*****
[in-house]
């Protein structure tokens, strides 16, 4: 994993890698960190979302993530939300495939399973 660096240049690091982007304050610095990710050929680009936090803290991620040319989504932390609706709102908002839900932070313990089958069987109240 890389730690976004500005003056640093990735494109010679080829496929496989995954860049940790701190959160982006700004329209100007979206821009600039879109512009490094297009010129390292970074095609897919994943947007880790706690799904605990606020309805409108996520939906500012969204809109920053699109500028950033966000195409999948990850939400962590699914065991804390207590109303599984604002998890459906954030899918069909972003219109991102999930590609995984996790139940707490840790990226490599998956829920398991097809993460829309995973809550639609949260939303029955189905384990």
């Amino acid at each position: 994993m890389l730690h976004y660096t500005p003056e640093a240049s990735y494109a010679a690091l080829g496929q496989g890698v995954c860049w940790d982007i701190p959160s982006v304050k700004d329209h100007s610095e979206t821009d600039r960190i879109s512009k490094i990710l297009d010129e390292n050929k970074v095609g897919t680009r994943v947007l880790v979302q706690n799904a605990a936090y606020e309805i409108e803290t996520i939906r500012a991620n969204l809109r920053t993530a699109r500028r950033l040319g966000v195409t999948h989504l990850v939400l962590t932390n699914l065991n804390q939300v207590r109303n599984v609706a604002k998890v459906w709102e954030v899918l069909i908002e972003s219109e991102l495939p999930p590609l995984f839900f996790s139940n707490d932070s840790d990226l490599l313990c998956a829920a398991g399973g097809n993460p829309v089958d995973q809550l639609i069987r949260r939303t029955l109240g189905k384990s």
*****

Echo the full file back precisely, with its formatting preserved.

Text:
[in-house]
């Protein structure tokens, strides 16, 4: 994993890698960190979302993530939300495939399973 660096240049690091982007304050610095990710050929680009936090803290991620040319989504932390609706709102908002839900932070313990089958069987109240 890389730690976004500005003056640093990735494109010679080829496929496989995954860049940790701190959160982006700004329209100007979206821009600039879109512009490094297009010129390292970074095609897919994943947007880790706690799904605990606020309805409108996520939906500012969204809109920053699109500028950033966000195409999948990850939400962590699914065991804390207590109303599984604002998890459906954030899918069909972003219109991102999930590609995984996790139940707490840790990226490599998956829920398991097809993460829309995973809550639609949260939303029955189905384990």
């Amino acid at each position: 994993m890389l730690h976004y660096t500005p003056e640093a240049s990735y494109a010679a690091l080829g496929q496989g890698v995954c860049w940790d982007i701190p959160s982006v304050k700004d329209h100007s610095e979206t821009d600039r960190i879109s512009k490094i990710l297009d010129e390292n050929k970074v095609g897919t680009r994943v947007l880790v979302q706690n799904a605990a936090y606020e309805i409108e803290t996520i939906r500012a991620n969204l809109r920053t993530a699109r500028r950033l040319g966000v195409t999948h989504l990850v939400l962590t932390n699914l065991n804390q939300v207590r109303n599984v609706a604002k998890v459906w709102e954030v899918l069909i908002e972003s219109e991102l495939p999930p590609l995984f839900f996790s139940n707490d932070s840790d990226l490599l313990c998956a829920a398991g399973g097809n993460p829309v089958d995973q809550l639609i069987r949260r939303t029955l109240g189905k384990s």